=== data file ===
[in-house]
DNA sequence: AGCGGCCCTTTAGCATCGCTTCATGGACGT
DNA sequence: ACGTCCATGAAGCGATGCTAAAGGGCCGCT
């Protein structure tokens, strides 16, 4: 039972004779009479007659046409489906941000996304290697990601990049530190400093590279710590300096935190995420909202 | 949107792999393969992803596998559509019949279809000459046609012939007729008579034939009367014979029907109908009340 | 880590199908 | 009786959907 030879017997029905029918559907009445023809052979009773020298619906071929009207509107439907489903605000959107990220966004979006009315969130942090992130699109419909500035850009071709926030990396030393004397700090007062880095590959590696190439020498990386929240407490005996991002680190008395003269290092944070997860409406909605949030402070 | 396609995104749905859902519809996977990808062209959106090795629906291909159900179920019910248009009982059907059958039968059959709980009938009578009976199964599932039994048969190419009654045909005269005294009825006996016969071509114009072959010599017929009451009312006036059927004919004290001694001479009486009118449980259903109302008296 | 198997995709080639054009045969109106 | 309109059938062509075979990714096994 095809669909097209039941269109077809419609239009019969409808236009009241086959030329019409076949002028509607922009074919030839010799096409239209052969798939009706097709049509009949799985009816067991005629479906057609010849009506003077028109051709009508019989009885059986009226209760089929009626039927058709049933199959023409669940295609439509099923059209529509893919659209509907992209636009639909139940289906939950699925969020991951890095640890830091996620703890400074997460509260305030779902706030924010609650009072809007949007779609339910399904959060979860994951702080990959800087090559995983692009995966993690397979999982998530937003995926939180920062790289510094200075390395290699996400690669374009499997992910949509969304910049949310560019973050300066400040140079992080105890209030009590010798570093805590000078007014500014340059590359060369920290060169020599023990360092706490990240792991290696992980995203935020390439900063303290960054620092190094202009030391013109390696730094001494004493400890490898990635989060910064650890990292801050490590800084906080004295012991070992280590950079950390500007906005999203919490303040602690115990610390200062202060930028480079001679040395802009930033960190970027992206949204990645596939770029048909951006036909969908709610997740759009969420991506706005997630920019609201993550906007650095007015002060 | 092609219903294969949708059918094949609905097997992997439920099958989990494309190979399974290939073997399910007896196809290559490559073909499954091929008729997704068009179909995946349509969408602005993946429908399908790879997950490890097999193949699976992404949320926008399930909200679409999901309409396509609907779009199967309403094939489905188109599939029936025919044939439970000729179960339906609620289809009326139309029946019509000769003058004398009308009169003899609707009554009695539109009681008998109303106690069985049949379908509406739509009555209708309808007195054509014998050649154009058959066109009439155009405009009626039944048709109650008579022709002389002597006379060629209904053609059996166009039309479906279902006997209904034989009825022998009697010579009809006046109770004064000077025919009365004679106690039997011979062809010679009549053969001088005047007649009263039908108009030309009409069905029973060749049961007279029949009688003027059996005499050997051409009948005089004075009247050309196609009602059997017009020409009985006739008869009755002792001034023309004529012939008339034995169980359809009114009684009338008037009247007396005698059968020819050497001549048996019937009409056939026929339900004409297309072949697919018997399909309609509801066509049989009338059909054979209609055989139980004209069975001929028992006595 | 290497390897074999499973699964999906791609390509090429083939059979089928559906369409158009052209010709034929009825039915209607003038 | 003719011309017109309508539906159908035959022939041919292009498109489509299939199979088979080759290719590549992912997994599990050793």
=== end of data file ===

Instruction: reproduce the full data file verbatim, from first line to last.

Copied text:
[in-house]
DNA sequence: AGCGGCCCTTTAGCATCGCTTCATGGACGT
DNA sequence: ACGTCCATGAAGCGATGCTAAAGGGCCGCT
């Protein structure tokens, strides 16, 4: 039972004779009479007659046409489906941000996304290697990601990049530190400093590279710590300096935190995420909202 | 949107792999393969992803596998559509019949279809000459046609012939007729008579034939009367014979029907109908009340 | 880590199908 | 009786959907 030879017997029905029918559907009445023809052979009773020298619906071929009207509107439907489903605000959107990220966004979006009315969130942090992130699109419909500035850009071709926030990396030393004397700090007062880095590959590696190439020498990386929240407490005996991002680190008395003269290092944070997860409406909605949030402070 | 396609995104749905859902519809996977990808062209959106090795629906291909159900179920019910248009009982059907059958039968059959709980009938009578009976199964599932039994048969190419009654045909005269005294009825006996016969071509114009072959010599017929009451009312006036059927004919004290001694001479009486009118449980259903109302008296 | 198997995709080639054009045969109106 | 309109059938062509075979990714096994 095809669909097209039941269109077809419609239009019969409808236009009241086959030329019409076949002028509607922009074919030839010799096409239209052969798939009706097709049509009949799985009816067991005629479906057609010849009506003077028109051709009508019989009885059986009226209760089929009626039927058709049933199959023409669940295609439509099923059209529509893919659209509907992209636009639909139940289906939950699925969020991951890095640890830091996620703890400074997460509260305030779902706030924010609650009072809007949007779609339910399904959060979860994951702080990959800087090559995983692009995966993690397979999982998530937003995926939180920062790289510094200075390395290699996400690669374009499997992910949509969304910049949310560019973050300066400040140079992080105890209030009590010798570093805590000078007014500014340059590359060369920290060169020599023990360092706490990240792991290696992980995203935020390439900063303290960054620092190094202009030391013109390696730094001494004493400890490898990635989060910064650890990292801050490590800084906080004295012991070992280590950079950390500007906005999203919490303040602690115990610390200062202060930028480079001679040395802009930033960190970027992206949204990645596939770029048909951006036909969908709610997740759009969420991506706005997630920019609201993550906007650095007015002060 | 092609219903294969949708059918094949609905097997992997439920099958989990494309190979399974290939073997399910007896196809290559490559073909499954091929008729997704068009179909995946349509969408602005993946429908399908790879997950490890097999193949699976992404949320926008399930909200679409999901309409396509609907779009199967309403094939489905188109599939029936025919044939439970000729179960339906609620289809009326139309029946019509000769003058004398009308009169003899609707009554009695539109009681008998109303106690069985049949379908509406739509009555209708309808007195054509014998050649154009058959066109009439155009405009009626039944048709109650008579022709002389002597006379060629209904053609059996166009039309479906279902006997209904034989009825022998009697010579009809006046109770004064000077025919009365004679106690039997011979062809010679009549053969001088005047007649009263039908108009030309009409069905029973060749049961007279029949009688003027059996005499050997051409009948005089004075009247050309196609009602059997017009020409009985006739008869009755002792001034023309004529012939008339034995169980359809009114009684009338008037009247007396005698059968020819050497001549048996019937009409056939026929339900004409297309072949697919018997399909309609509801066509049989009338059909054979209609055989139980004209069975001929028992006595 | 290497390897074999499973699964999906791609390509090429083939059979089928559906369409158009052209010709034929009825039915209607003038 | 003719011309017109309508539906159908035959022939041919292009498109489509299939199979088979080759290719590549992912997994599990050793």